Who would have thought 22 years ago that one could peruse a local book store and find an Atlas of American-made farmstead and artisanal cheeses? We have travel guide books about unique foods by type and region. Whether we are seeking out the most esoteric craft beer or heritage breed of pigs, we can find it in a guide book. I am a person who loves to look at maps. I have spent hours pouring over French Cheeses by Kazuko Masui and Tomoko Yamada. Much of our own cheese R and D has come from that dog-eared book. Not only is the French Cheeses book a consumer guide but also a great service to the French Cheese industry.
Kudos to Jeff Roberts for creating such a guide for American cheesemakers and consumers. This book not only cuts to the chase by giving you the most salient information, it chronicles the evolution of our fledgling trade. The rate of growth of small scale producers and production of artisan cheeses by the well established cheesemakers is fueled both by the entrepreneurial spirit of cheesemakers and a response to an American population who is interested in eating well and getting to know the folks who make our food.
The Atlas captures the profound changes that have taken place in the last two decades of American cheesemaking. In 1984 when our company started making cheese, American chefs were not looking to the Americans for their cheese source, much less putting cheeses on the menu. At the time, artisan cheese was a luxury food enjoyed only in large metropolitan markets. Selling goat cheese locally in at a farmers market was daunting. Today there are many small producers in our rural state of Vermont selling high value cheeses to their neighbors at the farmers markets. The plethora of farmers markets nationwide make it possible for the more than 150 goat cheese makers in American to sell all of their production locally. Local chefs celebrate our cheesemakers by showcasing the local cheeses on their menus.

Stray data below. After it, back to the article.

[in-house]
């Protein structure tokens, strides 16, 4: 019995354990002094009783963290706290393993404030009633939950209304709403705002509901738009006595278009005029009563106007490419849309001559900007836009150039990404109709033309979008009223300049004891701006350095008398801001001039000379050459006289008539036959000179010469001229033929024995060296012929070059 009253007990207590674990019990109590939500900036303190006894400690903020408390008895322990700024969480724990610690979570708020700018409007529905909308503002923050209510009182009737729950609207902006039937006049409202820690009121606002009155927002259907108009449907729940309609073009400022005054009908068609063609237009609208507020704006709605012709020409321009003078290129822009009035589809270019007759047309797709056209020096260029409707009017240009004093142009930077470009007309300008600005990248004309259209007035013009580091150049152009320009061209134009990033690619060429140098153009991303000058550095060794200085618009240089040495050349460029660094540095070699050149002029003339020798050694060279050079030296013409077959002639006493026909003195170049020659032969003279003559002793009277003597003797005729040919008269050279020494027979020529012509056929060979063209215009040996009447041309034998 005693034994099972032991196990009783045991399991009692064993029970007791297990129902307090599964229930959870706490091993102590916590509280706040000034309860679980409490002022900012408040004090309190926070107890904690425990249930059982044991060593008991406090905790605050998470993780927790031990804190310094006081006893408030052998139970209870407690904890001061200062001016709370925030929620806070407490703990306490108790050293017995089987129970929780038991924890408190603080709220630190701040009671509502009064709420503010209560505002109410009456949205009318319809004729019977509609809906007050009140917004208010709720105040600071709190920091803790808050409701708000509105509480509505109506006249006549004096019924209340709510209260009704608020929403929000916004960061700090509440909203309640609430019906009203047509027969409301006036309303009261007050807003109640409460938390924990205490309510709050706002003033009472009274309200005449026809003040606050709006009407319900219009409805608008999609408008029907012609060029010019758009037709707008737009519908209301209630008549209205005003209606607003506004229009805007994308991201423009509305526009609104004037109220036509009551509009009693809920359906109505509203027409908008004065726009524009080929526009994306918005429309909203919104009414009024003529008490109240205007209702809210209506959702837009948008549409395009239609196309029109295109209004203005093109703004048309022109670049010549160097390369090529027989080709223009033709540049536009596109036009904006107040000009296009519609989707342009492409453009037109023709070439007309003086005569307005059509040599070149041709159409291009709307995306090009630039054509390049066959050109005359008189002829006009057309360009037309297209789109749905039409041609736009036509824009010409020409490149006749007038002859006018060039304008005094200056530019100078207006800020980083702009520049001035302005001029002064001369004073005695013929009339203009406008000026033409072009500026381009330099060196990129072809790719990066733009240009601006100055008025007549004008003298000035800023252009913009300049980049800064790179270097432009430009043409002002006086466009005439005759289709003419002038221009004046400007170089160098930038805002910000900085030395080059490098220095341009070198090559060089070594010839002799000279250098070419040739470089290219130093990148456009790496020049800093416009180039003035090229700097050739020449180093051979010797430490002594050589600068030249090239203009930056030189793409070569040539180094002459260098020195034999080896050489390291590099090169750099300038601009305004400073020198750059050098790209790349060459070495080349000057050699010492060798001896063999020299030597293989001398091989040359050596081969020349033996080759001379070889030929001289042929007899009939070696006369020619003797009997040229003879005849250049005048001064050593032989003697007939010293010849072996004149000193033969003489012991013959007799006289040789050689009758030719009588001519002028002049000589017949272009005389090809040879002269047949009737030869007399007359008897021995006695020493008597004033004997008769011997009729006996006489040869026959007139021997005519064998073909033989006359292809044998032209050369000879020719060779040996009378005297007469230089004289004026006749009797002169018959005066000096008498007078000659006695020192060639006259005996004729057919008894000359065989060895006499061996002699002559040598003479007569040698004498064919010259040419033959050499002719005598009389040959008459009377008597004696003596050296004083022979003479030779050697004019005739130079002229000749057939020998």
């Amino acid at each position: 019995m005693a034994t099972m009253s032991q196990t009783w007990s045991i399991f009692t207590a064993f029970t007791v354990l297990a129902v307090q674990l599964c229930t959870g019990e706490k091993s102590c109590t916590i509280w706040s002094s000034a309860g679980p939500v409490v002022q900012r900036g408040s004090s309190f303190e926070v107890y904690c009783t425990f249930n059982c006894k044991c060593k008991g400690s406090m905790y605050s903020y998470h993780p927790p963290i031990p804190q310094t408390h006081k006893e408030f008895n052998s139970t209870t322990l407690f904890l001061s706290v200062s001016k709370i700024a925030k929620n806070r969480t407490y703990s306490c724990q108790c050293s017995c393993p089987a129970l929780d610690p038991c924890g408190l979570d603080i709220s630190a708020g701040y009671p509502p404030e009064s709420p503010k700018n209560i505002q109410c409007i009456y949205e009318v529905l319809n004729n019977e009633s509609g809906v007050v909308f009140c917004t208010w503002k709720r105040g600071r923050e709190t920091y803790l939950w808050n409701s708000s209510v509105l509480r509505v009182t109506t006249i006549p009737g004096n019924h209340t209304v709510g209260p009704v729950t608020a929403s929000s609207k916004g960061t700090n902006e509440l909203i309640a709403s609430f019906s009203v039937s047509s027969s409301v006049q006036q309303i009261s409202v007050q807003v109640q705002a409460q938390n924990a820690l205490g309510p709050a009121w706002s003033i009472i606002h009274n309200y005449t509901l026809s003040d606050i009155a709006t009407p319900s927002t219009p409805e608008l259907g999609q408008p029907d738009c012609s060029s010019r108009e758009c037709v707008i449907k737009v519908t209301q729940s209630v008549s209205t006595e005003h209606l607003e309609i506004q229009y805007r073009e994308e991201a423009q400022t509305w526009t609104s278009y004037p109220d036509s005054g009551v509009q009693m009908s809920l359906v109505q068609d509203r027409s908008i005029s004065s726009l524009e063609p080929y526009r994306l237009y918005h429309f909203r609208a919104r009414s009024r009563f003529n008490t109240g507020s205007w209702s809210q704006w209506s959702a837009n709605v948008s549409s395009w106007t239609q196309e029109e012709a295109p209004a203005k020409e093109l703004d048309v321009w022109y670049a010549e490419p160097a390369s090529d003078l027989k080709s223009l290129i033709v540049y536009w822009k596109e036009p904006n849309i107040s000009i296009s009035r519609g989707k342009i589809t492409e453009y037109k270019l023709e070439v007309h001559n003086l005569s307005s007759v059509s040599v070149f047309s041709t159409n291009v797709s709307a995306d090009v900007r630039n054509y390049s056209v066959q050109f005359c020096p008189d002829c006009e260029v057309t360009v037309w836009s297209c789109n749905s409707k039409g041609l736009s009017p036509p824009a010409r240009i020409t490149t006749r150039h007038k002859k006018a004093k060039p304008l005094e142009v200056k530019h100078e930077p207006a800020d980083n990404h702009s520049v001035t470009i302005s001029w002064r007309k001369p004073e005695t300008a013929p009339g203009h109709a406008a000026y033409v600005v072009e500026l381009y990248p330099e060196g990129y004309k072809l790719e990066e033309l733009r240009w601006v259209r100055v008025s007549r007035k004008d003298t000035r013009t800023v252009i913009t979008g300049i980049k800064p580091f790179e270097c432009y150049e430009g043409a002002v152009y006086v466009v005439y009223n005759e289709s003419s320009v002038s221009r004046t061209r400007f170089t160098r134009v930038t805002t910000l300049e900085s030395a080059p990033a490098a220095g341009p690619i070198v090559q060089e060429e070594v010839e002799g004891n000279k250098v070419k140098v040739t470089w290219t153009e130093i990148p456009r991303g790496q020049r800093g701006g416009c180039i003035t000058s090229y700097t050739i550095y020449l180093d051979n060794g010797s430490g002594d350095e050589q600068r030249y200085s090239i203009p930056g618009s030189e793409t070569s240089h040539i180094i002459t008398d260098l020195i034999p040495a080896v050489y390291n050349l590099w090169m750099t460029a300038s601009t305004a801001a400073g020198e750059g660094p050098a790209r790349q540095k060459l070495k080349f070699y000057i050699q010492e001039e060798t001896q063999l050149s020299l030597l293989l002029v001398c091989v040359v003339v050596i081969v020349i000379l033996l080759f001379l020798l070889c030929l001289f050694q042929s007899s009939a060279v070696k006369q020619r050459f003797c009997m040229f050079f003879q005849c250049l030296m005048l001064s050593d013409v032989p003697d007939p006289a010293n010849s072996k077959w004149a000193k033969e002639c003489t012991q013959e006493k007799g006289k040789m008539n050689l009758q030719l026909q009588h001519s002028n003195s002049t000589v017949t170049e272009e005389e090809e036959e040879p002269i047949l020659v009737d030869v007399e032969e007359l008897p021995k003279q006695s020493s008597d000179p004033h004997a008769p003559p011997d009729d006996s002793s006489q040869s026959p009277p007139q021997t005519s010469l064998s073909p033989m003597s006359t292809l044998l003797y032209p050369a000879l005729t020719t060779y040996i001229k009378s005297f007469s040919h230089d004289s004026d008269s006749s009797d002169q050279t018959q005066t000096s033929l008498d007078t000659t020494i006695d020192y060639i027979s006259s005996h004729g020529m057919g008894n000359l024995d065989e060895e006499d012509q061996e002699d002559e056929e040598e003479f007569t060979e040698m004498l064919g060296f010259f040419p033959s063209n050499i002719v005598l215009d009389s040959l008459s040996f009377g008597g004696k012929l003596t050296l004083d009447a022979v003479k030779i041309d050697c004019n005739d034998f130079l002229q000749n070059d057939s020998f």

Two decades ago, the artisan cheese movement was pioneered by women and considered “alternative” in the larger dairy sector. Today we see many conventional dairy farm families diversifying their milk production into farmstead cheese. Artisan cheese was at one time considered a “farmstead” phenomenon. Today, well established cheese companies are developing artisan cheeses unique to their company to diversify their product offerings.
Thank you Jeff Roberts for capturing a piece of American heritage as American cheesemakers have quietly established a place in our modern American culture in terms of enjoying delicious food, public health and safety, communities, and of course sustaining the family farm and our working rural landscape.
By Allison Hooper
Jeff Roberts and Carlo Petrini share a moment at a press conference in Bra Italy on September 21, 2007.
The growing number of American raw milk cheeses is a perfect metaphor of the history of agrifood systems and gives us an inkling of what future scenarios might look like. This ‘Renaissance’ of cultural, productive and food diversity shows that nothing is lost, that an alternative does exist to the mass production and standardization that—for the moment at least—seem to dominate the world of food.
Nature teaches us that, luckily, every trend, be it good or bad, to some degree fosters its own opposite. This raises hopes for the future since man cannot continue to do violence to the Earth.